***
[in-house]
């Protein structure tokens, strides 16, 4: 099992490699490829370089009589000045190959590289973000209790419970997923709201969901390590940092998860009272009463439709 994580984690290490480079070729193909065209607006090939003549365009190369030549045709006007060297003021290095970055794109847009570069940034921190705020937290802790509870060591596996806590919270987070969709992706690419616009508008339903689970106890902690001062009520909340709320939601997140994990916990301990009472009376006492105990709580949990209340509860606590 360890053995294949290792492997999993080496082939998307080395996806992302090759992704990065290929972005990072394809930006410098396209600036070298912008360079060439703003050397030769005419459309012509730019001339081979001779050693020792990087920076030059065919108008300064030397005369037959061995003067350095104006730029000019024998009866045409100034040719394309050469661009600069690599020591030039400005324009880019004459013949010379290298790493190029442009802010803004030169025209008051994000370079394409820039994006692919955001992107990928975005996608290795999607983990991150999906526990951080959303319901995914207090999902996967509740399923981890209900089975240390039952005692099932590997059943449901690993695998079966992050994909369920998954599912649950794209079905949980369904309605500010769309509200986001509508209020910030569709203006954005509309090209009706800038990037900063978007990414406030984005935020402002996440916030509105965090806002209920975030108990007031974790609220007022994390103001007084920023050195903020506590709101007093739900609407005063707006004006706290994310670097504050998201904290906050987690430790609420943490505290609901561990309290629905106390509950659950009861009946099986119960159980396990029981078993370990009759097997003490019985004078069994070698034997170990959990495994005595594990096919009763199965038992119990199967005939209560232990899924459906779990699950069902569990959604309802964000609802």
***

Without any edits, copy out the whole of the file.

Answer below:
[in-house]
């Protein structure tokens, strides 16, 4: 099992490699490829370089009589000045190959590289973000209790419970997923709201969901390590940092998860009272009463439709 994580984690290490480079070729193909065209607006090939003549365009190369030549045709006007060297003021290095970055794109847009570069940034921190705020937290802790509870060591596996806590919270987070969709992706690419616009508008339903689970106890902690001062009520909340709320939601997140994990916990301990009472009376006492105990709580949990209340509860606590 360890053995294949290792492997999993080496082939998307080395996806992302090759992704990065290929972005990072394809930006410098396209600036070298912008360079060439703003050397030769005419459309012509730019001339081979001779050693020792990087920076030059065919108008300064030397005369037959061995003067350095104006730029000019024998009866045409100034040719394309050469661009600069690599020591030039400005324009880019004459013949010379290298790493190029442009802010803004030169025209008051994000370079394409820039994006692919955001992107990928975005996608290795999607983990991150999906526990951080959303319901995914207090999902996967509740399923981890209900089975240390039952005692099932590997059943449901690993695998079966992050994909369920998954599912649950794209079905949980369904309605500010769309509200986001509508209020910030569709203006954005509309090209009706800038990037900063978007990414406030984005935020402002996440916030509105965090806002209920975030108990007031974790609220007022994390103001007084920023050195903020506590709101007093739900609407005063707006004006706290994310670097504050998201904290906050987690430790609420943490505290609901561990309290629905106390509950659950009861009946099986119960159980396990029981078993370990009759097997003490019985004078069994070698034997170990959990495994005595594990096919009763199965038992119990199967005939209560232990899924459906779990699950069902569990959604309802964000609802």